Where there is no vision, the people perish: but he that keepeth the law, happy is he.
An article in a practical journal correlated “vision” in Proverbs 29:18 with setting longrange goals (“Clearing Your Vision,” Leadership 12 [Spring 1991]: 120–24). The interpretation of “vision” as long-range goals is one of the more popular ways of explaining this well-known verse. Another prevalent interpretation connects “vision” with evangelism and the verb “perish” with rejecting the gospel: we need an evangelistic vision, for people are perishing.
While both interpretations reflect Biblical truth taught in other Biblical texts, they are not in harmony with the last half of the verse. This proverb sets up a contrast between the positive results of obedience to the law and the negative results from having a lack of “vision.” This is to say that, on the one hand, by keeping God’s authoritative law one experiences blessing (v. 18b) but, on the other, by failing to have something equally authoritative (“vision”) one receives the obverse of blessing (v. 18a).
Another significant problem for the first interpretation above is the fact that the Hebrew term translated “vision” is never applied to an individual setting longrange goals. In connection with the second interpretation above, the Hebrew term translated “perish” is not translated as such anywhere else in the Old Testament. The interpretation of this verse hinges on these two terms. How are these terms to be explained? And how is the verse to be interpreted?
The word “vision” is a translation of a Hebrew noun (hazon). This noun is used 35 times in the Old Testament. It is related to a verb (hazah) which means to “see” or to “receive by revelation.” The latter rendering of the verb is used of a prophet having a “vision,” hazon (Isa. 1:1; Ezek.12:27). To understand how this term is used, we need to consider the content of what was received. When God initially spoke to Samuel in 1 Samuel 3:1, the text indicates that “the word of the LORD” was rare because visions (hazon) were uncommon. In Psalm 89:19 God spoke to his people in a “vision” (hazon). This term is also used as a title for some Old Testament prophetic books (“The vision of … ”), such as Isaiah (1:1), Obadiah (1:1), and Nahum (1:1). These books have been recorded as “the word of the LORD.”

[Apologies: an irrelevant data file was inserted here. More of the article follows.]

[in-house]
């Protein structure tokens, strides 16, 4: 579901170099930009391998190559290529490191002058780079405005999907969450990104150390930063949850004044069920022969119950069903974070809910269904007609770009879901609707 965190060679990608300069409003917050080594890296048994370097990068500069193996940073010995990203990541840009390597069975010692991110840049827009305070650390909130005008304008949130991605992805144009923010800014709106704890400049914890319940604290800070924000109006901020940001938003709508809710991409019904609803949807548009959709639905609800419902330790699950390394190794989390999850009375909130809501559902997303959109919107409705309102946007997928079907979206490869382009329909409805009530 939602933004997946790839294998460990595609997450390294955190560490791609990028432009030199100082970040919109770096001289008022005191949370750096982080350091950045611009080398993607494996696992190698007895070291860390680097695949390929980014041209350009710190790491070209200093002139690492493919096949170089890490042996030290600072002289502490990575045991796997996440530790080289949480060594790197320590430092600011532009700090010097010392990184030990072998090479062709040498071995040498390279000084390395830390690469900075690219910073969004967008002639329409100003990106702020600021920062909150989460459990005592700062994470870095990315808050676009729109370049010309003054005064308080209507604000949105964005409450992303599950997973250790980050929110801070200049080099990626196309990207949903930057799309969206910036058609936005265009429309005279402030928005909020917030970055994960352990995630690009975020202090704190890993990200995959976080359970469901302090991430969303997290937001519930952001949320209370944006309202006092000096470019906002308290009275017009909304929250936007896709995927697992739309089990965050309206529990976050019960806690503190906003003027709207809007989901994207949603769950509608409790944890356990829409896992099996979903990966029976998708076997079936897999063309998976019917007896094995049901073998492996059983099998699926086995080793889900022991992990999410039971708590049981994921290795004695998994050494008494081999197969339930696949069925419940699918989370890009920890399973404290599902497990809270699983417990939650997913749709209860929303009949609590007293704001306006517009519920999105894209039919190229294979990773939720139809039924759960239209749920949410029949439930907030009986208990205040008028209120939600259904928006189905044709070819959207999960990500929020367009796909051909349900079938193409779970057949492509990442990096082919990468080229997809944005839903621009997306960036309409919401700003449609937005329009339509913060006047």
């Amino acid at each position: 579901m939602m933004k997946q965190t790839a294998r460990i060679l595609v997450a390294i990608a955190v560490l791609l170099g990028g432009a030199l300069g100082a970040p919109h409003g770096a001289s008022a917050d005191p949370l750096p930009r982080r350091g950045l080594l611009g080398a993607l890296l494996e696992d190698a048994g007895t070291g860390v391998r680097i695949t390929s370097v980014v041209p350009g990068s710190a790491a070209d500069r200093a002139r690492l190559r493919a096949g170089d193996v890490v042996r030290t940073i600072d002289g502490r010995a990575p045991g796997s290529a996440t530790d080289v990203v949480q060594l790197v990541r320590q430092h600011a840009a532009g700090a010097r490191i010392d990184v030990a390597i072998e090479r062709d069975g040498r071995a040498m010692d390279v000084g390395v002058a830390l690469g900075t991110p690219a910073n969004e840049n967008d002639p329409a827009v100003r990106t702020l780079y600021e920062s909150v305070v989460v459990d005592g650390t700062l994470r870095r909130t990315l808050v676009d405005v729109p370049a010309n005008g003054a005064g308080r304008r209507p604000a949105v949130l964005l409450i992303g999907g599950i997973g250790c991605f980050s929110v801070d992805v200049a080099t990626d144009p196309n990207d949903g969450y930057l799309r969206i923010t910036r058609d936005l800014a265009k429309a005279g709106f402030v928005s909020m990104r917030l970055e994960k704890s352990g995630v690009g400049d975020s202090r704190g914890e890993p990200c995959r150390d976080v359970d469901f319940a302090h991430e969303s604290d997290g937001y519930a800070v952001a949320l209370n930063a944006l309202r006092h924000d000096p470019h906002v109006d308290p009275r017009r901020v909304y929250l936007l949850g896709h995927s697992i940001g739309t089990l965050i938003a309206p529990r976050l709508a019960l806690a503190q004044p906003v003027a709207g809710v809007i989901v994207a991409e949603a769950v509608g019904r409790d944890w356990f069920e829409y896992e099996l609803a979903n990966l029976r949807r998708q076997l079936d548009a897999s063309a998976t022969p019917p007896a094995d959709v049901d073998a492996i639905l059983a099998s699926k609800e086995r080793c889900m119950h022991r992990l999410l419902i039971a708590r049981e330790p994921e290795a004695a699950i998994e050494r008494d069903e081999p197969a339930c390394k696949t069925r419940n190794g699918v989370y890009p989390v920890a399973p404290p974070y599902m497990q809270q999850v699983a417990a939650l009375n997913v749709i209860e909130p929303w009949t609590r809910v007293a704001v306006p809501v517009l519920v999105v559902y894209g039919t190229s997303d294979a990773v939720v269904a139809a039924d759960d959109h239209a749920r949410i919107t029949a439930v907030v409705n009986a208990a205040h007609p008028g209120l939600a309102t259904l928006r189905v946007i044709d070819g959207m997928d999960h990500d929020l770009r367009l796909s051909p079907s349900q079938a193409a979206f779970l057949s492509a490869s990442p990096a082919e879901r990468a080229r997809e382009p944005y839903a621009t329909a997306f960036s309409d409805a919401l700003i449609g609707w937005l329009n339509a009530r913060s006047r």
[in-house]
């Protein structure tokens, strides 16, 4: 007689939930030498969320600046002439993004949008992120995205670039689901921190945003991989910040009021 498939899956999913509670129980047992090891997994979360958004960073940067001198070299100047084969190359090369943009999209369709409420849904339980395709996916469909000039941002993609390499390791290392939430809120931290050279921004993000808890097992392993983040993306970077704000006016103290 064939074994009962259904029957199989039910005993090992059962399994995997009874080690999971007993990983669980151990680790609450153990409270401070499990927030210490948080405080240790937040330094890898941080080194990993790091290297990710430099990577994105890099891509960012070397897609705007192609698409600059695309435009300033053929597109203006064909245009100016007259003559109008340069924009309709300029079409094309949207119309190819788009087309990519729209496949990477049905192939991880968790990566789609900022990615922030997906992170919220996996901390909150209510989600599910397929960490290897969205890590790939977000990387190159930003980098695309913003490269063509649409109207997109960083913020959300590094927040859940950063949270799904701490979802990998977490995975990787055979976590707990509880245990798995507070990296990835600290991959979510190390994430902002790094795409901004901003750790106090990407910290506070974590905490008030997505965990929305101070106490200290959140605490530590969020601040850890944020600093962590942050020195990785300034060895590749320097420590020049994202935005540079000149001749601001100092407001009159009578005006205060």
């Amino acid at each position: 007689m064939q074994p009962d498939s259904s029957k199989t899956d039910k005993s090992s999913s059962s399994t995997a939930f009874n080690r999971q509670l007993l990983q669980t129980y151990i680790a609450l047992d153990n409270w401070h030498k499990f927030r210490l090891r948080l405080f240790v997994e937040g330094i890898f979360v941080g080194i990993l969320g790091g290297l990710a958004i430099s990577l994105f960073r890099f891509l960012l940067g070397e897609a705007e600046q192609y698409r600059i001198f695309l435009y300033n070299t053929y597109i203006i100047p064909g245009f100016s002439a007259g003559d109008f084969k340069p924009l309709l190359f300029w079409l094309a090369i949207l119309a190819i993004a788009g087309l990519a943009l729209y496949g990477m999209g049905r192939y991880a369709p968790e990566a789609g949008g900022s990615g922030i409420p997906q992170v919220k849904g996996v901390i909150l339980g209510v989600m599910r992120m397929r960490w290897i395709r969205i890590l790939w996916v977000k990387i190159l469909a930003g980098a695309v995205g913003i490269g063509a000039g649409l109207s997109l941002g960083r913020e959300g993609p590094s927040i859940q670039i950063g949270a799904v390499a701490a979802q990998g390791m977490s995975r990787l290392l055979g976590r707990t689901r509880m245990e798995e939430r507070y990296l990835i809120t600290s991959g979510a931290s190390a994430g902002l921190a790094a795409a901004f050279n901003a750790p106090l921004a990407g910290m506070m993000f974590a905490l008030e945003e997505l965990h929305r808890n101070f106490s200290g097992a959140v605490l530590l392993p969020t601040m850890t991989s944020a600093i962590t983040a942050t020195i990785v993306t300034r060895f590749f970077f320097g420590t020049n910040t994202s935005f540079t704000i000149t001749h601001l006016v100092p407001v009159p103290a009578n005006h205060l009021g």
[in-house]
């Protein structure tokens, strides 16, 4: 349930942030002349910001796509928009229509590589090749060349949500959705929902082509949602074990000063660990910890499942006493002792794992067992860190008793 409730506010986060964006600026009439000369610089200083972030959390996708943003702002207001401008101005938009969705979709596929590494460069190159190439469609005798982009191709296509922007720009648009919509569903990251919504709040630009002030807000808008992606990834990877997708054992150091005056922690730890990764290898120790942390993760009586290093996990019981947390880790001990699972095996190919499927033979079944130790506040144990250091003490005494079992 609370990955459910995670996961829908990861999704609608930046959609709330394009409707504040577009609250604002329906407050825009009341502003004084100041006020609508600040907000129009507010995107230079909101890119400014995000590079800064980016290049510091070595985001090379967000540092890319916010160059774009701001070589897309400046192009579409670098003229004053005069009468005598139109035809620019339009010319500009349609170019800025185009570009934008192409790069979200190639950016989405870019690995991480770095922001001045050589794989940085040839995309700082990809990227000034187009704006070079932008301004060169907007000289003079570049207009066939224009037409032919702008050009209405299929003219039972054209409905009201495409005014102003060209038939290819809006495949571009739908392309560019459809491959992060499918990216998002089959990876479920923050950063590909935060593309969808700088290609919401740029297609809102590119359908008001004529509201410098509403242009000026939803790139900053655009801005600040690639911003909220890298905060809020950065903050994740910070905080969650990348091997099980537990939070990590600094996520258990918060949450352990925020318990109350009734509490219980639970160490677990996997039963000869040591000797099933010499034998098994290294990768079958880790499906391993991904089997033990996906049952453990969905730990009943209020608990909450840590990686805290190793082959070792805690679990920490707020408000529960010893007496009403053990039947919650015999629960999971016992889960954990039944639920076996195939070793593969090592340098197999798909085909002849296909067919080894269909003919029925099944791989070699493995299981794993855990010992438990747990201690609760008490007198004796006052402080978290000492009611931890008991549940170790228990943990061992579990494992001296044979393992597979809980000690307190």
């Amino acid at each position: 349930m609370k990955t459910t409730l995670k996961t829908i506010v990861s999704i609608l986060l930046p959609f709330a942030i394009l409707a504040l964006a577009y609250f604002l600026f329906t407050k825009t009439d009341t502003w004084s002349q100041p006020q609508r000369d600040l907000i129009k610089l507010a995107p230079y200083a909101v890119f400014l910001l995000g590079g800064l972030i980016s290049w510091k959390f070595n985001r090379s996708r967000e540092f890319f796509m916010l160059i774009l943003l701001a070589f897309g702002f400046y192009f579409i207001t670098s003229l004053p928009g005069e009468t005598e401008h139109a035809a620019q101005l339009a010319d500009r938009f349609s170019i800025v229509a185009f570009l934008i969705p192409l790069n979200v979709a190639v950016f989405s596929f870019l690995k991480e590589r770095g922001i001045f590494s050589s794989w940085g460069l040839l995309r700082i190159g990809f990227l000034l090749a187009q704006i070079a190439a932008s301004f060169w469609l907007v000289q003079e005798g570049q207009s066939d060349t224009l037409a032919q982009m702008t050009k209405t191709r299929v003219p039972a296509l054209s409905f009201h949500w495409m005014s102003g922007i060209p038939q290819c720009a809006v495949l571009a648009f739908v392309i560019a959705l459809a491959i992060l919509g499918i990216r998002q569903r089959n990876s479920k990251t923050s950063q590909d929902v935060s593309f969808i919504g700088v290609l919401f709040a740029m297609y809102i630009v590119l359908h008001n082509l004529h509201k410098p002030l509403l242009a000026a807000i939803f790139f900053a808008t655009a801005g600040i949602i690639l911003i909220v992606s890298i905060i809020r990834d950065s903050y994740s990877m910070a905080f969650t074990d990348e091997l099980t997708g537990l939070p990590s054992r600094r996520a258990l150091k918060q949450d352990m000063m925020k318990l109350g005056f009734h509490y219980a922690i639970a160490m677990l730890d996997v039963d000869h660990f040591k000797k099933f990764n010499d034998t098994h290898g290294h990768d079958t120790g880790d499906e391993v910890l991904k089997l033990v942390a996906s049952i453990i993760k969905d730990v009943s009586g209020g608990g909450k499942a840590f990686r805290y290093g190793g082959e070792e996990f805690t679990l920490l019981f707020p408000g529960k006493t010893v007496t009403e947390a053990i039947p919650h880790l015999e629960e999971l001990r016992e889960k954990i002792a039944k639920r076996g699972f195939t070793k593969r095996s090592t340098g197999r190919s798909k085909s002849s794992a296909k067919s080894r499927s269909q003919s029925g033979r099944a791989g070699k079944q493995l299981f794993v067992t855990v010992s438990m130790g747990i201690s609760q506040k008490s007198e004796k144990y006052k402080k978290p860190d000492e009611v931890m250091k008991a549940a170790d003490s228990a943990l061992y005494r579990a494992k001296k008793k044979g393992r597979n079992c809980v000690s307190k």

A few have misinterpreted this Biblical data and correlated “vision” with one’s spiritual understanding. According to this interpretation, since God filtered His visionary material through a prophet’s intellectual and spiritual capacities, “vision” is equated with “spiritual discernment” (J. Vernon McGee, “Proverbs,” in Thru the Bible, vol. 3, p. 97). This presumably provides a sense of authority for anticipating the future and, by application, being able to set long-range goals or to accomplish great evangelistic campaigns.
If, however, the Hebrew use of “vision” emphasizes the prophet’s receiving the “word of the LORD,” then the term does not refer to spiritual illumination but to divine revelation. The vision is the means through which God gave His revelation to His prophets. Consequently, the content of the “vision” (hazon) is fundamentally distinct from some popular interpretations of its meaning in Proverbs 29:18. This term refers to special revelation and should be understood as a vision that contains a prophetic word from God, a “revelation.” This understanding makes “vision” appropriately parallel with “law” in the second half of this verse.
The Hebrew word translated “perish” in Proverbs 29:18 appears 16 times in the Old Testament and is derived from a verb (para‘) which generally means to “let go” or “let loose.” The meaning “perish” is highly unlikely; the Hebrew word is never translated this way anywhere else in the Old Testament. It is used of uncovering (letting loose) one’s head when a turban is removed as a sign of mourning in Leviticus 10:6 and 21:10. In Exodus 32:25 the Israelites are described as unrestrained (or “naked” as rendered in the KJV) in the sense that their moral restraints were removed; they threw off all their moral constraint when Moses was on Mount Sinai. This passage may be the background for Proverbs 29:18. This would suggest that the nuance for this use of the verb is a letting loose, a removal of moral restraints.
This proverb should consequently be understood to mean that where there is no revelation, people cast off moral restraints; however, when people obey God’s word, they are blessed. “Where there is no revelation, the people are unrestrained: but he that keepeth the law, happy is he.” This verse has tremendous theological and practical significance for our day. It reflects a direct correlation in the Old Testament between the people’s moral condition and their relation to the open declaration and submission to God’s special revelation. Likewise, our moral state has a direct correlation with our continual commitment to properly understanding and applying the truths of God’s special revelation, the Bible.
Dr. Robert V. McCabe is professor of Old Testament and Registrar at Detroit Baptist Theological Seminary in Allen Park, Michigan.
(Originally published in FrontLine• March/April 2001. Click here to subscribe to the magazine.)